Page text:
Getting around Lisbon
Lisbon's continually expanding metro system, the Metropolitano de Lisboa (tel: 021 3500 115; www.metrolisboa.pt), is an efficient way to get around the city. There are four lines (A-D or Blue, Yellow, Green and Red) and trains run every three to 10 minutes daily.
Single tickets and carnets are available from station ticket office and self-service machines. Passes can be purchased from the special offices at certain stations including Cais do Sodré, Campo Grande, Marquês de Pombal, Oriente and Restauradores.
Complementing Lisbon's metro is the city's network of buses, trams and elevadors (funiculars/street lifts), which are run by the Companhia Carris de Ferro de Lisboa (tel: 021 361 3000; www.carris.pt). Most bus and tram services operate daily. There are also eight night bus routes, which converge at the Cais do Sodré. Tickets for buses and funiculars are available on board or at kiosks.
Passes valid for bus, tram and metro services are available for one day, three days, four days and seven days. These are all available for purchase at Carris kiosks. The Lisboa Card tourist pass offers unlimited travel on public transport.
If you want t take the ferry to Lisbon, most cross-Tagus ferries are operated by Transtejo (tel: 808 203 050; www.transtejo.pt) and arrive at Belém, Cais do Sodré and Terreiro do Paço. CP (Portuguese Railways) runs the ferry link from Barreiro (where the CP trains terminate) to Praça do Comércio - the fare is included in the ticket price for rail travellers. You can buy tickets at the ferry pier.
Taxis can easily be hailed on the street, at ranks or by telephone from Rádio Táxis (tel: 021 811 9000) and Teletáxis (tel: 021 811 1100). Caution should still be exercised with regards to overcharging. Taxis are metered. A supplement is payable for luggage carried in the boot or on the roof. A tip of 10% is expected and appreciated.
Driving in Lisbon should be avoided unless absolutely necessary. Not only do you have reckless motorists to contend with but also inadequate road signs. The A9 outer ring road, known as the CREL (Cintura Regional Exterior de Lisboa), and the inner ring road, CRIL (Cintura Regional Interior de Lisboa), move traffic efficiently around the city, except during rush hour weekdays from 1700-1900. Despite the arrival of the Vasco Da Gama bridge across the River Tagus, the Ponte 25 de Abril can still take an hour to cross during rush hour and summer weekends. Over the last few years, increasing pedestrianisation and traffic calming measures in the city centre have added to the trauma of driving in Lisbon.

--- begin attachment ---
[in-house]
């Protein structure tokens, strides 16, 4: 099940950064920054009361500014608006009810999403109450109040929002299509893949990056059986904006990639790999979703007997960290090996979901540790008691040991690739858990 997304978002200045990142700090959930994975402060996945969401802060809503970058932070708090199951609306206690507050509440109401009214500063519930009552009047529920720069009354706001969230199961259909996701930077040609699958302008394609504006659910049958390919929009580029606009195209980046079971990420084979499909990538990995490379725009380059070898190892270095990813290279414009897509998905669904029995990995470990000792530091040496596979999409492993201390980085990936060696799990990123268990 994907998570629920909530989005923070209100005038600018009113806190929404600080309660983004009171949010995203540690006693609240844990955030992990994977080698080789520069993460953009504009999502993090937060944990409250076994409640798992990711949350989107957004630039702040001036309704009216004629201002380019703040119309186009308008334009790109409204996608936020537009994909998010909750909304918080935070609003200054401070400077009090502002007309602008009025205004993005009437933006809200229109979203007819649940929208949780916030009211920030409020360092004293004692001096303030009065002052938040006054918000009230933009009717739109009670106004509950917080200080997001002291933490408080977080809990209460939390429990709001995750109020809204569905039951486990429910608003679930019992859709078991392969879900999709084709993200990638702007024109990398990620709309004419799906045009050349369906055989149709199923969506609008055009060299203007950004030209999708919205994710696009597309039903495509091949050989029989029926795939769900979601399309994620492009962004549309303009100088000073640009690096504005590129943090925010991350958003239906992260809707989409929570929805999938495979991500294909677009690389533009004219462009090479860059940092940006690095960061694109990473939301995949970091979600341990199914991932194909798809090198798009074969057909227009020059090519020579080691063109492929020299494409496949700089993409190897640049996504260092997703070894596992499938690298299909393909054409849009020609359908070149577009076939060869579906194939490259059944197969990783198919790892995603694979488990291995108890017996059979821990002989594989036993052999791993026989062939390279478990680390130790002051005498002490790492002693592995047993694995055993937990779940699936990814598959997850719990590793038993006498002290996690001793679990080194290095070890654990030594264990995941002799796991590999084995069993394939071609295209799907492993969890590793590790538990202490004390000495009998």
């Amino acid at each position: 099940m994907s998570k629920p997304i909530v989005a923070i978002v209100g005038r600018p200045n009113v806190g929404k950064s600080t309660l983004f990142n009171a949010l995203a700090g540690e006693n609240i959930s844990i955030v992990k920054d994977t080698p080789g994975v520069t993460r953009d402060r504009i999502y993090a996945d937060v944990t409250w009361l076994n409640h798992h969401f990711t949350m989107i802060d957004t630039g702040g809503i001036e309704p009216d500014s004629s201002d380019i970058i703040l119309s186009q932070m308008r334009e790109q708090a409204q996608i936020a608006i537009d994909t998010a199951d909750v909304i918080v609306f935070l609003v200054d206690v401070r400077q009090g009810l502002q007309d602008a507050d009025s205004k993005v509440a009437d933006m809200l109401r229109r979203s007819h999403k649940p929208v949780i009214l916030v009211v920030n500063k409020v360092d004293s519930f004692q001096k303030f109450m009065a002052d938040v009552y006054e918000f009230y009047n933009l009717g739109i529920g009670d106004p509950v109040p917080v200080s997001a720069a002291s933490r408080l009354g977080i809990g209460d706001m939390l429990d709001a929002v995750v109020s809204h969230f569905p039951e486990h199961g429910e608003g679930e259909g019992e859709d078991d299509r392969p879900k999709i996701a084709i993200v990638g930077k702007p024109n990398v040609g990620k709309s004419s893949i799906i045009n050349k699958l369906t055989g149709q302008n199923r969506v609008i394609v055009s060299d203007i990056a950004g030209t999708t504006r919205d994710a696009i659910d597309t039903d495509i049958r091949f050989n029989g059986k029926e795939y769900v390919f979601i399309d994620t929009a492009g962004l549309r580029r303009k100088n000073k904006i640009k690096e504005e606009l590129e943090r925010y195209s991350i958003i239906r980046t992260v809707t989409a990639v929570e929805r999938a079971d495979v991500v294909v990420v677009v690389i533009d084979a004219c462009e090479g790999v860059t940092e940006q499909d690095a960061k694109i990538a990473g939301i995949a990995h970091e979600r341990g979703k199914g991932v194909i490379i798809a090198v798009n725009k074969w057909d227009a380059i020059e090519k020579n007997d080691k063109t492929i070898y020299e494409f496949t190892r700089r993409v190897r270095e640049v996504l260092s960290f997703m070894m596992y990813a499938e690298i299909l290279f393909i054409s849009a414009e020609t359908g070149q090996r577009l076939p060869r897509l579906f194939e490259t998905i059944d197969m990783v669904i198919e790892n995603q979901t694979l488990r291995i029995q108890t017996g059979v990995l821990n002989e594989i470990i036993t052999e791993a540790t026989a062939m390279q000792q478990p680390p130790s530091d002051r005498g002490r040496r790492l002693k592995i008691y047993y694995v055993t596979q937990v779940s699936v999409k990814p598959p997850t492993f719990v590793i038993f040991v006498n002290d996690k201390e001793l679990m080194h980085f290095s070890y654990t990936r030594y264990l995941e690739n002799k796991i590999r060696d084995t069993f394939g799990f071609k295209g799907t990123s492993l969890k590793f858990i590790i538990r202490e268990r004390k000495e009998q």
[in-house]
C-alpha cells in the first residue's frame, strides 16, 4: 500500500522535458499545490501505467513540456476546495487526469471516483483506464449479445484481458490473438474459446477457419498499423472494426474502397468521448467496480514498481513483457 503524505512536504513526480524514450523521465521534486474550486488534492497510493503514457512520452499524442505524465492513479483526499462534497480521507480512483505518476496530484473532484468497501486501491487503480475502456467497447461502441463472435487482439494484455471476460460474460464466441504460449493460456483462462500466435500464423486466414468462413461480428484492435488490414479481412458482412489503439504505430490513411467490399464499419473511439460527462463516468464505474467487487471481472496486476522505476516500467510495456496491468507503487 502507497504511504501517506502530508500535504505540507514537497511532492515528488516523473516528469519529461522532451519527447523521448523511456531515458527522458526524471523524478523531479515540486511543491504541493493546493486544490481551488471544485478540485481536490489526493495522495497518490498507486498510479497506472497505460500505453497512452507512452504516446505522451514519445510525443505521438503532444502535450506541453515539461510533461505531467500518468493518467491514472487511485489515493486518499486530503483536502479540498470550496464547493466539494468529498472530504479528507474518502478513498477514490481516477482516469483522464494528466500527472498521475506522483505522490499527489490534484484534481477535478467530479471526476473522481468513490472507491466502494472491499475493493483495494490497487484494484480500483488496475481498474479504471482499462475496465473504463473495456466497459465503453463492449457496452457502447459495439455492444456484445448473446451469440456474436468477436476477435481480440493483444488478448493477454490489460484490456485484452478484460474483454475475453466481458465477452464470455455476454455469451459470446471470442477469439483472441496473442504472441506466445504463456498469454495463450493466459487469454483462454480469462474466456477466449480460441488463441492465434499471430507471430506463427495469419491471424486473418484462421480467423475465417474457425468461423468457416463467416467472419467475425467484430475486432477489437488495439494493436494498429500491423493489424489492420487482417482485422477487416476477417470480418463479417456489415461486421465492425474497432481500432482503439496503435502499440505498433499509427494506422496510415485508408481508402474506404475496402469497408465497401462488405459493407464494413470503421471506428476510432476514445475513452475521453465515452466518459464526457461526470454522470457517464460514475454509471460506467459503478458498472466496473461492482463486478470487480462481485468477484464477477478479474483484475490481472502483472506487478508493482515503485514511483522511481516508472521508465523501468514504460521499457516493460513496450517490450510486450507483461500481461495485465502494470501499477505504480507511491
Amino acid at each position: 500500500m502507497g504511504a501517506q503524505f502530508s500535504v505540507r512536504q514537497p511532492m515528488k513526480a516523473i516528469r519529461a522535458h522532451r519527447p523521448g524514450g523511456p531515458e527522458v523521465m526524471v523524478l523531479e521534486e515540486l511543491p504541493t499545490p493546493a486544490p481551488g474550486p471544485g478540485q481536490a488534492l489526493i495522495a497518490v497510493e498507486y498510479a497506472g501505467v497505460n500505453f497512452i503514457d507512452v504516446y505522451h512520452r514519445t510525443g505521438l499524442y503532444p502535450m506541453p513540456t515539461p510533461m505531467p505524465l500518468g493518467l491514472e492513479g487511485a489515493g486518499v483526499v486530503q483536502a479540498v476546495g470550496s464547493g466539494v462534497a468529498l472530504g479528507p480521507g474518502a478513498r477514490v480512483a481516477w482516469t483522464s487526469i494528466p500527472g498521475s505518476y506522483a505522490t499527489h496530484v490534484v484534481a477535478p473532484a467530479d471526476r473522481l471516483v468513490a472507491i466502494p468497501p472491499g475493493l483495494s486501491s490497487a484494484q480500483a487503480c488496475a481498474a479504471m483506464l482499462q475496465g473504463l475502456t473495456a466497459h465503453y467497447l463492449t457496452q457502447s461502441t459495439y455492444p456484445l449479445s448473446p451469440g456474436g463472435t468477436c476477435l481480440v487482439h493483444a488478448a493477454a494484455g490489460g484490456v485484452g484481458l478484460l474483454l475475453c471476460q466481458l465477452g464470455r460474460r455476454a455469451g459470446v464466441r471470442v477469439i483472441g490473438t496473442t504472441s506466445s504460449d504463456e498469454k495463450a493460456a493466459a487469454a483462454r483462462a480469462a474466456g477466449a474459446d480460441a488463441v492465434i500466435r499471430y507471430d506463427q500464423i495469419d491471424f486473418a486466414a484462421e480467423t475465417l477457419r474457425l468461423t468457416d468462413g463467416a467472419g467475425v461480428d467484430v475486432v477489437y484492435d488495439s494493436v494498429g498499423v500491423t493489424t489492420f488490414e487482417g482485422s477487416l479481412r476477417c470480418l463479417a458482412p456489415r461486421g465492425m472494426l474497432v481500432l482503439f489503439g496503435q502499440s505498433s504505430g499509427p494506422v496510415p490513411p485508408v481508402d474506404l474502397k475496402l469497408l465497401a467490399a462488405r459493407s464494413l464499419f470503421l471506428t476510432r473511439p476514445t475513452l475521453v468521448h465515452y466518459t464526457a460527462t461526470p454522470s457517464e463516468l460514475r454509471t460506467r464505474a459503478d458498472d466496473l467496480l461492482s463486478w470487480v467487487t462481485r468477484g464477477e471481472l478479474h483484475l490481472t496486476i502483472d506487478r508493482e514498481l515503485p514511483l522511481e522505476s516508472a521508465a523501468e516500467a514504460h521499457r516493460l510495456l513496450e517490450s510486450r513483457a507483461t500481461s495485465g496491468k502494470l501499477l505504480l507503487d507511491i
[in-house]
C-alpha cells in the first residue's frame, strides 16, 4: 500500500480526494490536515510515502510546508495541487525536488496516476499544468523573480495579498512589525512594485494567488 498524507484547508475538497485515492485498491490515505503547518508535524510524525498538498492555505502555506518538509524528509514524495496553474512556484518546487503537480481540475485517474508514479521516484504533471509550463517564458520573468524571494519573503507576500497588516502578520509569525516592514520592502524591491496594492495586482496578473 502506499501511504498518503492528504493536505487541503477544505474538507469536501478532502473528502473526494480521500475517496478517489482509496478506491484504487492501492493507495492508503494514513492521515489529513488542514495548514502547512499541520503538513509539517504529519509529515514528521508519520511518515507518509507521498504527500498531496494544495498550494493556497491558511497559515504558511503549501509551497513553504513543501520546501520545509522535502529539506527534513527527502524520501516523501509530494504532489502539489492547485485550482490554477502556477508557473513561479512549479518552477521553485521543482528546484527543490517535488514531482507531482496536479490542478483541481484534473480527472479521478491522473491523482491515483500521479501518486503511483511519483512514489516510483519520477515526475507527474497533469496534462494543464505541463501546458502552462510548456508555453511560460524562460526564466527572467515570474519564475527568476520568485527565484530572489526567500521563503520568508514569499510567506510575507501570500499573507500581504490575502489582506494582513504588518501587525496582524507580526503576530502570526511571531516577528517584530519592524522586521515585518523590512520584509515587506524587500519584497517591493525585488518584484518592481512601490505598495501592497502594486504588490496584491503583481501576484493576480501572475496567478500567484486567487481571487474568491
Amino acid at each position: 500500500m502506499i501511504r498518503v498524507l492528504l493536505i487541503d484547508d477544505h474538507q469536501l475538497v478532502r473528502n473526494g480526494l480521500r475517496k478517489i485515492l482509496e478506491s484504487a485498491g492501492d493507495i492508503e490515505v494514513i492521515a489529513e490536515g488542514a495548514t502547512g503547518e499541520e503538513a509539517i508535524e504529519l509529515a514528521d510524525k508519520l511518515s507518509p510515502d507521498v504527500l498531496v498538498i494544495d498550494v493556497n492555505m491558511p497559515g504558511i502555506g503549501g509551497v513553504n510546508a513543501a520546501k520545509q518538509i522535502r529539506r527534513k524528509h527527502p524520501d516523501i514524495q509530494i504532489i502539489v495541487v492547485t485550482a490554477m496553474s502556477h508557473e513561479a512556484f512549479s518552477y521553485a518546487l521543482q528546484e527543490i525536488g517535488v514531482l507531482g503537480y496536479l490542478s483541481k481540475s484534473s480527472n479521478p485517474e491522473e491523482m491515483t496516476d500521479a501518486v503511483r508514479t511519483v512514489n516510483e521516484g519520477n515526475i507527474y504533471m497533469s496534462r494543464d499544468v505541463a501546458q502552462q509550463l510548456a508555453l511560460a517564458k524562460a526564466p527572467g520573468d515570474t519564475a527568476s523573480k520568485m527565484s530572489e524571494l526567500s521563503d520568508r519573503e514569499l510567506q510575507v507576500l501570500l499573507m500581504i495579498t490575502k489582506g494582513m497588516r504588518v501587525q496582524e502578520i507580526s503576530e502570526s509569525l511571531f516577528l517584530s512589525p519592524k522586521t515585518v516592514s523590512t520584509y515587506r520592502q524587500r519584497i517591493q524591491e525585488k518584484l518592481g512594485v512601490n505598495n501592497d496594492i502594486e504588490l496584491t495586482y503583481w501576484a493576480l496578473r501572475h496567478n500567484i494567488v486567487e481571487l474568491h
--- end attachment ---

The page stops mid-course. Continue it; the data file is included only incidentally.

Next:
Pay-and-display parking is in effect Monday to Friday 0800-2000 in many areas of central Lisbon with a four-hour maximum stay. Parking is also available at the larger shopping centres. A network of underground car parks is currently being built - these are indicated by large blue 'P' signs and are far more expensive than metered street parking, although convenient, seeing as all-day and 24-hour parking is available.
Drivers must be at least 21 years old to hire a car and a valid national driving licence is required. Insurance is mandatory. Third party liability is always included in the hire price with reputable operators, although visitors should always check. Comprehensive insurance is essential.
Car hire companies include Avis (tel: 021 843 5550; www.avis.com) and Europcar (tel: 021 353 5115). Both have branches at the airport and downtown.
Bicycles are available for hire at Bike Iberia (tel: 021 347 0347; www.bikeiberia.com). Lisbon is not a cycle-friendly city but Bike Iberia leads guided tours around picturesque, safe locations.